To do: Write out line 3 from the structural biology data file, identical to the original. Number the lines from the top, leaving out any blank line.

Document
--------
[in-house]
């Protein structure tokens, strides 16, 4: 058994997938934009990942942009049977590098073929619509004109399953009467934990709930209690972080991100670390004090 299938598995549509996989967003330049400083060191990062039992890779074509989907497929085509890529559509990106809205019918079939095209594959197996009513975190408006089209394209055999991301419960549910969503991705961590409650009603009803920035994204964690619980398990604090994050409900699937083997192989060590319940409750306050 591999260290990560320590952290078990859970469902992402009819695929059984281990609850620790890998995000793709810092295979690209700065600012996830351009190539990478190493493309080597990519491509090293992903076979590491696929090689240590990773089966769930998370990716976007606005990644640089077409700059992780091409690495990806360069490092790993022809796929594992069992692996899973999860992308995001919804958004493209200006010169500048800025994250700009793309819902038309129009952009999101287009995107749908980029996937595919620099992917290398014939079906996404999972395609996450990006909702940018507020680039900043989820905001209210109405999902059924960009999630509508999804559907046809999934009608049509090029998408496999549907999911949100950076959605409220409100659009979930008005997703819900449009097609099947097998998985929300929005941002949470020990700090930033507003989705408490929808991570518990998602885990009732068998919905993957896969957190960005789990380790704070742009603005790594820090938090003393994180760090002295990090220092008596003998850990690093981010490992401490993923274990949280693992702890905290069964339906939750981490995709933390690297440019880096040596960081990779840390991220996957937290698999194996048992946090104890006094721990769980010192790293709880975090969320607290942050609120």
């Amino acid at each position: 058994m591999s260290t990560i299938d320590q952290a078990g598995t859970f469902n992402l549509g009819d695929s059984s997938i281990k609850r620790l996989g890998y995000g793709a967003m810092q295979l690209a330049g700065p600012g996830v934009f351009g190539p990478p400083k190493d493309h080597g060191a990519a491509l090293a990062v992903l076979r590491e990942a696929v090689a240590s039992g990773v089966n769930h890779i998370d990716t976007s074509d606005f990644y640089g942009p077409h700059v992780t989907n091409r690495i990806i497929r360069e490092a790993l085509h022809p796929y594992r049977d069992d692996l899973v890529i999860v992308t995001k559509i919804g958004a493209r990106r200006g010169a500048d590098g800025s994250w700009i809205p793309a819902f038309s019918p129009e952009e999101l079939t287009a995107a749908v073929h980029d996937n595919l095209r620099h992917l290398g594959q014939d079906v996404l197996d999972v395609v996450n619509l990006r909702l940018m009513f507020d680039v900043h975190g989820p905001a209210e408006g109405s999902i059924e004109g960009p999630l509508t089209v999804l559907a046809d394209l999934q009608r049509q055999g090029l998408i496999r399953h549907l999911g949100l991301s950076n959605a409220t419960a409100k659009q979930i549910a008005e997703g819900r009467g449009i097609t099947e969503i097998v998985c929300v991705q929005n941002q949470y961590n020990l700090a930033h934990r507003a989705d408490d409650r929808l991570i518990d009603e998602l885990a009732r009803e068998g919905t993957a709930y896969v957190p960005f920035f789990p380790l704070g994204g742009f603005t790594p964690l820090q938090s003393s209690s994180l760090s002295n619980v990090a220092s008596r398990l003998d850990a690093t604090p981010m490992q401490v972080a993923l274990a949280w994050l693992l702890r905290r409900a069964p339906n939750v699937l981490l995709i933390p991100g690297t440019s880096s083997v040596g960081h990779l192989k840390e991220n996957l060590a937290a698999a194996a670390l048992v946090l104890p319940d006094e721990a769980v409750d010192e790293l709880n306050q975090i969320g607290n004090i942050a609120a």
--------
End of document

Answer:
């Amino acid at each position: 058994m591999s260290t990560i299938d320590q952290a078990g598995t859970f469902n992402l549509g009819d695929s059984s997938i281990k609850r620790l996989g890998y995000g793709a967003m810092q295979l690209a330049g700065p600012g996830v934009f351009g190539p990478p400083k190493d493309h080597g060191a990519a491509l090293a990062v992903l076979r590491e990942a696929v090689a240590s039992g990773v089966n769930h890779i998370d990716t976007s074509d606005f990644y640089g942009p077409h700059v992780t989907n091409r690495i990806i497929r360069e490092a790993l085509h022809p796929y594992r049977d069992d692996l899973v890529i999860v992308t995001k559509i919804g958004a493209r990106r200006g010169a500048d590098g800025s994250w700009i809205p793309a819902f038309s019918p129009e952009e999101l079939t287009a995107a749908v073929h980029d996937n595919l095209r620099h992917l290398g594959q014939d079906v996404l197996d999972v395609v996450n619509l990006r909702l940018m009513f507020d680039v900043h975190g989820p905001a209210e408006g109405s999902i059924e004109g960009p999630l509508t089209v999804l559907a046809d394209l999934q009608r049509q055999g090029l998408i496999r399953h549907l999911g949100l991301s950076n959605a409220t419960a409100k659009q979930i549910a008005e997703g819900r009467g449009i097609t099947e969503i097998v998985c929300v991705q929005n941002q949470y961590n020990l700090a930033h934990r507003a989705d408490d409650r929808l991570i518990d009603e998602l885990a009732r009803e068998g919905t993957a709930y896969v957190p960005f920035f789990p380790l704070g994204g742009f603005t790594p964690l820090q938090s003393s209690s994180l760090s002295n619980v990090a220092s008596r398990l003998d850990a690093t604090p981010m490992q401490v972080a993923l274990a949280w994050l693992l702890r905290r409900a069964p339906n939750v699937l981490l995709i933390p991100g690297t440019s880096s083997v040596g960081h990779l192989k840390e991220n996957l060590a937290a698999a194996a670390l048992v946090l104890p319940d006094e721990a769980v409750d010192e790293l709880n306050q975090i969320g607290n004090i942050a609120a």